NU receives $20 million grant

Northeastern received the largest single donation in its history last week: a $20 million gift from the Gordon Foundation which will be used to advance the university’s engineering programs.

Bernard M. Gordon and his wife Sophia provided the donation in recognition of Northeastern’s ability to combine educational and professional experience with programs like cooperative education, the university announced last week in a press release.

The donation will support Northeastern’s Center for Subsurface Sensing and Imaging Systems (CenSSIS), which focuses on finding ways to look into “hidden worlds,” such as underground and within the human body. The gift will also create The Gordon Engineering Leadership Program, an intensive one-year graduate program, which is scheduled to begin in September 2007.

“Through his life and career, Bernard Gordon has demonstrated that an engineering leader can have a tremendous impact on society and on individual lives,” former President Richard Freeland said in the release.

CenSSIS was founded in 2000 as a federally funded, multi-university Engineering Research Center (ERC) with the purpose of giving students the opportunity to help solve real-world engineering problems. Northeastern heads the center with other academic partners: Boston University, Rensselaer Polytechnic Institute, and the University of Puerto-Rico at Mayaguez.

The initial 10-year grant from the National Science Foundation ERC will end in 2010, but the donation by the Gordon Foundation will allow the center to continue operating. The center was renamed the Bernard M. Gordon Center for Subsurface Sensing and Imaging Systems will grow from an academic research center into a research and development center that will go beyond the research and focus on actually creating new commercial and governmental products.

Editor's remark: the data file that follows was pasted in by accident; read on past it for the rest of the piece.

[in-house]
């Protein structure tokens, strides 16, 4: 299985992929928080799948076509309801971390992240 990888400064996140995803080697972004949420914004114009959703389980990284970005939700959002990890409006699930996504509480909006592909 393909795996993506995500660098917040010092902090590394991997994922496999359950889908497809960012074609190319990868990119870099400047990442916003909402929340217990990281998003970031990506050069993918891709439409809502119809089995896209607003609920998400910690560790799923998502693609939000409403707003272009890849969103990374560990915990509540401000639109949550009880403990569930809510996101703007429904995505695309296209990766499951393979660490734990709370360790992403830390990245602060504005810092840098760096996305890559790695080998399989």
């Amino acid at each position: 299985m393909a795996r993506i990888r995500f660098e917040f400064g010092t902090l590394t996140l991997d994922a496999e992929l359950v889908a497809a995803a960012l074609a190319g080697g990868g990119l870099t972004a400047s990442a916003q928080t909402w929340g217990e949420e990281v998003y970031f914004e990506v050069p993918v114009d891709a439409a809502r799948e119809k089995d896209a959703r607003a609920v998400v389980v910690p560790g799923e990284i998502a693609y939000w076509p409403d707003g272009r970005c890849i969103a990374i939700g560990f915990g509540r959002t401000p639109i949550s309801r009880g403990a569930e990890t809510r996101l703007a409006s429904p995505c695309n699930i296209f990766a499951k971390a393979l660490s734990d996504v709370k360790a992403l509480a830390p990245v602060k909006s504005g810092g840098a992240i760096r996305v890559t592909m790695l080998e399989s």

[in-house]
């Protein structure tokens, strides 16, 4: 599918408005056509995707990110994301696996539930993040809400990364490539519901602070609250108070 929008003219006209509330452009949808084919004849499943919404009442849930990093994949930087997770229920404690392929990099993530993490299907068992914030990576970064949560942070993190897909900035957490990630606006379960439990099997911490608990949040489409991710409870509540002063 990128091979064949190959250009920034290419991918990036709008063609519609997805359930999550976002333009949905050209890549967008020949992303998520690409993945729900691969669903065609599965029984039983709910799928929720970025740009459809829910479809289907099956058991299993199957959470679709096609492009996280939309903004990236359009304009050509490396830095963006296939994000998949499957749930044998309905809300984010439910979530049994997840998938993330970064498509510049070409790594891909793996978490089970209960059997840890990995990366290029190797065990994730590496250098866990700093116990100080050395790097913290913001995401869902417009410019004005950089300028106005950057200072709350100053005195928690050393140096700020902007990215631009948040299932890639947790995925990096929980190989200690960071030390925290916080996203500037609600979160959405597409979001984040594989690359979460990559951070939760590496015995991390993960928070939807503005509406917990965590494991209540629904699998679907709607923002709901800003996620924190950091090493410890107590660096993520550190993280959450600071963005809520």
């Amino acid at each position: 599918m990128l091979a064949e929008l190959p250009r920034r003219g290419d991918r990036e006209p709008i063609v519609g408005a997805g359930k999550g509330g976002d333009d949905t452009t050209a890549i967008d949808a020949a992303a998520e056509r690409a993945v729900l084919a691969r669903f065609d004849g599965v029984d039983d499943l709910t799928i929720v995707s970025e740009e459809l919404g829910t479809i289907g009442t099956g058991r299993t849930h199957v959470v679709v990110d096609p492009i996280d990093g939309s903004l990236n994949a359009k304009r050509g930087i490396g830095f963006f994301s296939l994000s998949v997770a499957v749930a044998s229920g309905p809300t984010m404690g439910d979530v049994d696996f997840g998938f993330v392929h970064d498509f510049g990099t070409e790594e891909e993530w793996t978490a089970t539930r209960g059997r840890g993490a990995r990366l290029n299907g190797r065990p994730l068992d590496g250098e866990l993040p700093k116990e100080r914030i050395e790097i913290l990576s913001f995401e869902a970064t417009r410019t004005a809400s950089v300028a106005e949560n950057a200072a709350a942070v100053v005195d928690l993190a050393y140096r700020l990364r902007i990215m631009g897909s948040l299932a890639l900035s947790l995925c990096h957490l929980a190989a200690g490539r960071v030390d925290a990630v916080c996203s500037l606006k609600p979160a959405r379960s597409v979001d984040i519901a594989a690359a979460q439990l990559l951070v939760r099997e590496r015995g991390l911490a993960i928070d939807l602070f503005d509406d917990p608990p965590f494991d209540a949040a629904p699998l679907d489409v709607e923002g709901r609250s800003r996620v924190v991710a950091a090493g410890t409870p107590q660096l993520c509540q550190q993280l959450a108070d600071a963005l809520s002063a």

Michael Silevitch, director of CenSSIS, said the funding will enable Northeastern to compete heavily at the graduate level of engineering. Students will have the opportunity to not only research but also work to create products, such as an advanced microscope to find skin cancer, that will potentially leave the lab and become useful tools in the industry.

The Leadership program will allow students, called Gordon Fellows, to achieve a master’s degree in a core engineering discipline as well as earn a certificate in engineering leadership. In the program, fellows will conceive and work in teams to complete a single project, which must produce a practical commercial product or government system application.

In the announcement, Silevitch said the program would redefine the way engineers are educated. Students are less interested and inspired to go into engineering than they were 50 years ago, he said, but he believes CenSSIS and the new educational programs will help reignite the flame.

“The lack of effective engineering leaders is a national problem that must be addressed immediately,” Silevitch said in the release. “The Gordon Foundation gift will enable us to do that.”

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